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OK, good mate!
I'm really liking Gligoric's play after watching this series.Hopefully more to come.
Thnak you all as well!
If I can start to look a chess board and see all this I will be pretty good. Thank you for a fine teaching.
It just gets better and better what beautiful and instructive games; the game from the Nimzo Indian w/ hanging pawns ... instructive also for Caro players ...like two games from the recents Candidates' match from the Gligoric variation. Thank you so much GM Bojkov!
Keep in mind that Keres was one of the strongest players from that era!
Great video for d4 players in particular. Some solid opening lines that play into fantastic midgames with some beautiful end game moves (Bb4 at the end of the Keres game, for example). Really enjoyed the video. Thanks!
Great lecture on development, initiative and attack on the opponents king. Thank You!
These were wonderful games accompanied by very nice discussion. Thanks.
Very good games. For mere mortals, GM Bojkov's explanations are a little too quick for me, but I suppose that the variations are so many that he has to tell them all quickly.
Gligoric really was a great player, and probably at or near his best in these games played in the 1950s.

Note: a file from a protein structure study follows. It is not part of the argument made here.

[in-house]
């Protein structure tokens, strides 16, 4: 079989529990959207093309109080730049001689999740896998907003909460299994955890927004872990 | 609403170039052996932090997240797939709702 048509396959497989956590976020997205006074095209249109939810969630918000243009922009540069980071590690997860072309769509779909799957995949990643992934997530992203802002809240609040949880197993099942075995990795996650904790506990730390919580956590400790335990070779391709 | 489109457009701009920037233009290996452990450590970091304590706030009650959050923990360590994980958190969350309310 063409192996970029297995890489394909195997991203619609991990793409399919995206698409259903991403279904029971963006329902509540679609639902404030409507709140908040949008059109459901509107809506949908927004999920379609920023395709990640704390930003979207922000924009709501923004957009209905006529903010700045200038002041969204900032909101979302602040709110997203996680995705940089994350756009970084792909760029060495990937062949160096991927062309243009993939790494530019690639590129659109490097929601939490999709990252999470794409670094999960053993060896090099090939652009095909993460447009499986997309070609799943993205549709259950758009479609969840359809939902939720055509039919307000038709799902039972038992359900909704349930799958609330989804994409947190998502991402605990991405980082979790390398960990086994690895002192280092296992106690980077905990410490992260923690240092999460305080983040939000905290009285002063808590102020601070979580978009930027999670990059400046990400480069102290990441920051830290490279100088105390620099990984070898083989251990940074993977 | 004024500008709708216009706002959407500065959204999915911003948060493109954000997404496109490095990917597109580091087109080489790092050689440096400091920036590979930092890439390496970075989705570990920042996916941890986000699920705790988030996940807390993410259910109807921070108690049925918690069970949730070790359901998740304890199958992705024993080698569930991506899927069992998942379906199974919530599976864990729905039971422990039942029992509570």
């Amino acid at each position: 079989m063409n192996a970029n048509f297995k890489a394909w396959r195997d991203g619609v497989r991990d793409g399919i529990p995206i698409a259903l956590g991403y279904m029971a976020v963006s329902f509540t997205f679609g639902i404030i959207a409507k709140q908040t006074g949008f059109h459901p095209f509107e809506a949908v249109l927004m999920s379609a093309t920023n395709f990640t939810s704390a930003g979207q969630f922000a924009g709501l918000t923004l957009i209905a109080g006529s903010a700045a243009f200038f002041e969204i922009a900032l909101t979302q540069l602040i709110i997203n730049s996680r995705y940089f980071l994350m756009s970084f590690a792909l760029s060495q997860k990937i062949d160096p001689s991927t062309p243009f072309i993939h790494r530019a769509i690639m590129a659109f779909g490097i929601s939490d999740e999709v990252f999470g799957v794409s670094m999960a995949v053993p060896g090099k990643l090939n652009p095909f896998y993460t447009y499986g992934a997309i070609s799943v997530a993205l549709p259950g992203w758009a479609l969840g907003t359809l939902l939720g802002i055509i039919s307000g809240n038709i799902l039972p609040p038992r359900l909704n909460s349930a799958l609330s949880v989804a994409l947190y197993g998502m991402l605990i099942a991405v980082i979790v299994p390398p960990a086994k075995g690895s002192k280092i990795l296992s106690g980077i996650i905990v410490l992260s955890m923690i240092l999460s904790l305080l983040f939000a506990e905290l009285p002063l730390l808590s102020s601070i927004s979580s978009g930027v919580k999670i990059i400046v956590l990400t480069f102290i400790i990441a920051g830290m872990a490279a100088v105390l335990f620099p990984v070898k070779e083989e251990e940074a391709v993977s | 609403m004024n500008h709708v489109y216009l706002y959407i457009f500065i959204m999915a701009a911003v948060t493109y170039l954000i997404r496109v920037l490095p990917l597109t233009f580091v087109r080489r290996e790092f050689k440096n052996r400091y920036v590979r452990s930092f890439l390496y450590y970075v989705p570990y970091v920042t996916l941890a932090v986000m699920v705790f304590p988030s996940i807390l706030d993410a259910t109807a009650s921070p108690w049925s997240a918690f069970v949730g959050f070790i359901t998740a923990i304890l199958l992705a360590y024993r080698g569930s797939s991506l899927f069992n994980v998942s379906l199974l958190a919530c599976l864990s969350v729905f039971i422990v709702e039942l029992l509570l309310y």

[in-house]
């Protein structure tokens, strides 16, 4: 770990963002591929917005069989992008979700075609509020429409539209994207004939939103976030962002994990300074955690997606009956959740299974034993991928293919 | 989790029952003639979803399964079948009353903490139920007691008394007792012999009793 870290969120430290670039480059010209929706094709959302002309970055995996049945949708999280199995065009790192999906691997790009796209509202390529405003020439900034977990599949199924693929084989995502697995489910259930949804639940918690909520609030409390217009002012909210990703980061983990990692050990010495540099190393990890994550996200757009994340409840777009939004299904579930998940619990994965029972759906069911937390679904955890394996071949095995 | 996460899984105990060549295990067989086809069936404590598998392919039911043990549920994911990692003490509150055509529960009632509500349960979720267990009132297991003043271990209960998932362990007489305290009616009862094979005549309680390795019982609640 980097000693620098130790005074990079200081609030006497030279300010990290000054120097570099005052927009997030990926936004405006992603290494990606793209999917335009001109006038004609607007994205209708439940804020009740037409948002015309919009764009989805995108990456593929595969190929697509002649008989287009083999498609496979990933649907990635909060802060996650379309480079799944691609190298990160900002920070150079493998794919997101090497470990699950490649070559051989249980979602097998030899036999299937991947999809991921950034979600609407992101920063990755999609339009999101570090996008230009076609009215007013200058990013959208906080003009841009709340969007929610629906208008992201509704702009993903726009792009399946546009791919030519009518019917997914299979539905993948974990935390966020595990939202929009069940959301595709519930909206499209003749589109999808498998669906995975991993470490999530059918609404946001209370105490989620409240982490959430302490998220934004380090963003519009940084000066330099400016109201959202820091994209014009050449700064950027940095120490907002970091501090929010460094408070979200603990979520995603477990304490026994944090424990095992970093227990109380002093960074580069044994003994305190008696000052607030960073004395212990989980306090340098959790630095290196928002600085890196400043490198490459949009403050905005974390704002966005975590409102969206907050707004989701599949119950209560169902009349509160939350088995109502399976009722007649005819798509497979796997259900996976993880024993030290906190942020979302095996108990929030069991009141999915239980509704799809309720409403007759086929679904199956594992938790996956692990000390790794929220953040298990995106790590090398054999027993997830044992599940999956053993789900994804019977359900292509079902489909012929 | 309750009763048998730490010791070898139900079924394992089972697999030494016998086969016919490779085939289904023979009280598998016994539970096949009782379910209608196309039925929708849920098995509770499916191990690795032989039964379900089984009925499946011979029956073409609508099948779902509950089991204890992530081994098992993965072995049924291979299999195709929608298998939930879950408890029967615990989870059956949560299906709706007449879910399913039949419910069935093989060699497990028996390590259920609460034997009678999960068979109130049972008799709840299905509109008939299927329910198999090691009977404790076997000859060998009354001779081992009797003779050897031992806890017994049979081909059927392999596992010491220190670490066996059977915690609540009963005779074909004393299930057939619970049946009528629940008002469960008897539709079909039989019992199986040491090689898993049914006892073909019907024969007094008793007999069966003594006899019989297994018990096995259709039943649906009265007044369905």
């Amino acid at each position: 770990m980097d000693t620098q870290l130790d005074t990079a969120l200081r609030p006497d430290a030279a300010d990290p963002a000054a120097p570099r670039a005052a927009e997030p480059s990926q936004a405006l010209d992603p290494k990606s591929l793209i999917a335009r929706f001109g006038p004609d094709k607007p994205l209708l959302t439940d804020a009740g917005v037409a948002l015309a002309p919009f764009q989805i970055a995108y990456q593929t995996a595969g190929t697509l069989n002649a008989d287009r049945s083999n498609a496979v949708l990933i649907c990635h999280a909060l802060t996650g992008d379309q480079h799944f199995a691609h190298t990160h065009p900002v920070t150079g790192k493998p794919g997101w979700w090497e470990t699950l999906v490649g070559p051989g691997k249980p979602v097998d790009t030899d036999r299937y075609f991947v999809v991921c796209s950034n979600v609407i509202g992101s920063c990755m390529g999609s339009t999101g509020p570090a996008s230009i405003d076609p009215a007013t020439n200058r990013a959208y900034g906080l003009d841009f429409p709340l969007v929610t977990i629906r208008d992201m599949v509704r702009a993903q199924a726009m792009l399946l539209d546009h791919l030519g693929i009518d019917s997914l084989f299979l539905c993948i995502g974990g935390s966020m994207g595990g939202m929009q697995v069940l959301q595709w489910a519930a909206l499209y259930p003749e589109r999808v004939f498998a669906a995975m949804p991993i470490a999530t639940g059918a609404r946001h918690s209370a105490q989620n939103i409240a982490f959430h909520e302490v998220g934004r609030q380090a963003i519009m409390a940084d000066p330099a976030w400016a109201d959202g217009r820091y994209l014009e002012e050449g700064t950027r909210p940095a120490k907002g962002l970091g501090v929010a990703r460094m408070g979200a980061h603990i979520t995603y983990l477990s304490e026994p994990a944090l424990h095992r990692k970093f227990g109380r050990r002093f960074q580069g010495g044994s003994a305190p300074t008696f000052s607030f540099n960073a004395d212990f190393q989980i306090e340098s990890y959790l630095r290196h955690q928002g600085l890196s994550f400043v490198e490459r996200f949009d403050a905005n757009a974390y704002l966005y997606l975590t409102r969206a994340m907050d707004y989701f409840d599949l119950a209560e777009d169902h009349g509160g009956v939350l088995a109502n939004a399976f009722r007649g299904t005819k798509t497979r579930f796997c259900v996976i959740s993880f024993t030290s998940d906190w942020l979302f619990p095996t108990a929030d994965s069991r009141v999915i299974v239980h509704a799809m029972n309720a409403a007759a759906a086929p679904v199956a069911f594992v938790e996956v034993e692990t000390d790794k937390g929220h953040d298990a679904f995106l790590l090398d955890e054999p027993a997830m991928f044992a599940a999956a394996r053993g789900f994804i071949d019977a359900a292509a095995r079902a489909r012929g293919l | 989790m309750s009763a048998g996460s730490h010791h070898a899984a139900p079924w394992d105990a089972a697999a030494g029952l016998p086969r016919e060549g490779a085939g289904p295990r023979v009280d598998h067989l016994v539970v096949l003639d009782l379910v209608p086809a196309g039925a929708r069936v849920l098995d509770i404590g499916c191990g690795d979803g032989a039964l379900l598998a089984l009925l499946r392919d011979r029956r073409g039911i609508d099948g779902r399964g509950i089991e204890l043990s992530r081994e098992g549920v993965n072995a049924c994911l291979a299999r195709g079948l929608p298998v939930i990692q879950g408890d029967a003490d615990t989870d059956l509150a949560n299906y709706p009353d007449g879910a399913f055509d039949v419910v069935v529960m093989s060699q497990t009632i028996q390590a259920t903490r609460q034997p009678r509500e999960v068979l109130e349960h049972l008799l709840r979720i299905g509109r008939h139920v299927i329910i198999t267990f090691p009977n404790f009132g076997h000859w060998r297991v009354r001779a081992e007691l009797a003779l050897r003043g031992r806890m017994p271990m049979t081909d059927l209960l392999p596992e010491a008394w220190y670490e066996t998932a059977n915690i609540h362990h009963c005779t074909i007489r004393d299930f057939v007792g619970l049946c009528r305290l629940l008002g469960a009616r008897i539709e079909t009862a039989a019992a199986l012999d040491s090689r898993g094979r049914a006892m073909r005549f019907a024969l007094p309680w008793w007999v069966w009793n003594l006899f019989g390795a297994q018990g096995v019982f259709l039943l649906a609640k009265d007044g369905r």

I must go over this video again to try and absorb more of the tactics.
by GM Dejan Bojkov
Gligoric's use of the most common central pawn "weaknesses" in the following two games is amazing, and as Grandmaster Bojkov explains - Gligoric uses them to launch a couple of ruthless kingside attacks that his strong opponent's could not endure. First we see how an IQP can turn into a kingside assault quickly, then we see the last time the Paul Keres was ever checkmated in a tournament game.
Indian Game (A45)
Related: « Part 2
Part 4 »
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GM Dejan Bojkov
Dejan Bojkov is a Grandmaster, originally from Bulgaria. As a youngster, Dejan was the winner of numerous Youth Championships -- including Boys Under 14 and Boys Under 18 Bulgarian Champion. This translated to success on the international stage, with his most recent victory coming at the Sydney International Open in Australia (2010). As a trainer his work has known little failure, and some of his students include Antoaneta Stefanova-former World Womens Champion.
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